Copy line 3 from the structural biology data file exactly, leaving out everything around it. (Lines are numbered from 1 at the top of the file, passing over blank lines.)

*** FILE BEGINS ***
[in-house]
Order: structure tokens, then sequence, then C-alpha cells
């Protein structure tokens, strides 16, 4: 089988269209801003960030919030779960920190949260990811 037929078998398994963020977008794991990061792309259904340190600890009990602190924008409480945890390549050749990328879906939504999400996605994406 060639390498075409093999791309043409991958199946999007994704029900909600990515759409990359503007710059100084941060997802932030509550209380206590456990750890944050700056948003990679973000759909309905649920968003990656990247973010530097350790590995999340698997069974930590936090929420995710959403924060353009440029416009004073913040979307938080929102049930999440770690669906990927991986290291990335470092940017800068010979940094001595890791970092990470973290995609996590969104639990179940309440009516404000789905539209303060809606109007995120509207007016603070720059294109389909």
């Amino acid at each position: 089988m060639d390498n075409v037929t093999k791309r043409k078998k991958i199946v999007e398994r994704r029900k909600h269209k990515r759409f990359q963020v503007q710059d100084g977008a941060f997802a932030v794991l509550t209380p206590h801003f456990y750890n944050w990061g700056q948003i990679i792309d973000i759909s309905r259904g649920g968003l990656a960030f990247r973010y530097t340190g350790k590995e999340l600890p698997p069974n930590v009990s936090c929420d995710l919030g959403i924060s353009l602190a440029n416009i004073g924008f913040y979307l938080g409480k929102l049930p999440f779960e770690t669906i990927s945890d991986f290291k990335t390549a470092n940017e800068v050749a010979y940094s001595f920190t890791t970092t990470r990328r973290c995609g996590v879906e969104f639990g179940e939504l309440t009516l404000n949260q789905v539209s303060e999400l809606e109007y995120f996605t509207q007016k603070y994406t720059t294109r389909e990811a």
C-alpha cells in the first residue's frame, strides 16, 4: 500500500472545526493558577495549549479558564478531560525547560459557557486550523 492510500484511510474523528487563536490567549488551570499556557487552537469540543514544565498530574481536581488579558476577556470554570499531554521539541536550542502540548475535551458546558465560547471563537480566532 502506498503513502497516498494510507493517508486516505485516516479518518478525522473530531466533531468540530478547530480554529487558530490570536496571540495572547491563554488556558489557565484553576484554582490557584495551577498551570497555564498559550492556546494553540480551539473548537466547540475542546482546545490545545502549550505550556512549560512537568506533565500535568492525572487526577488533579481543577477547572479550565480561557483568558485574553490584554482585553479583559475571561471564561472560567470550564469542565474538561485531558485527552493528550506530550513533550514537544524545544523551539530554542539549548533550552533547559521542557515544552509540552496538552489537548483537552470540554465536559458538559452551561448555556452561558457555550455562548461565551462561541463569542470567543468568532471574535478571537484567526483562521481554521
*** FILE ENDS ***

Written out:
């Protein structure tokens, strides 16, 4: 089988269209801003960030919030779960920190949260990811 037929078998398994963020977008794991990061792309259904340190600890009990602190924008409480945890390549050749990328879906939504999400996605994406 060639390498075409093999791309043409991958199946999007994704029900909600990515759409990359503007710059100084941060997802932030509550209380206590456990750890944050700056948003990679973000759909309905649920968003990656990247973010530097350790590995999340698997069974930590936090929420995710959403924060353009440029416009004073913040979307938080929102049930999440770690669906990927991986290291990335470092940017800068010979940094001595890791970092990470973290995609996590969104639990179940309440009516404000789905539209303060809606109007995120509207007016603070720059294109389909």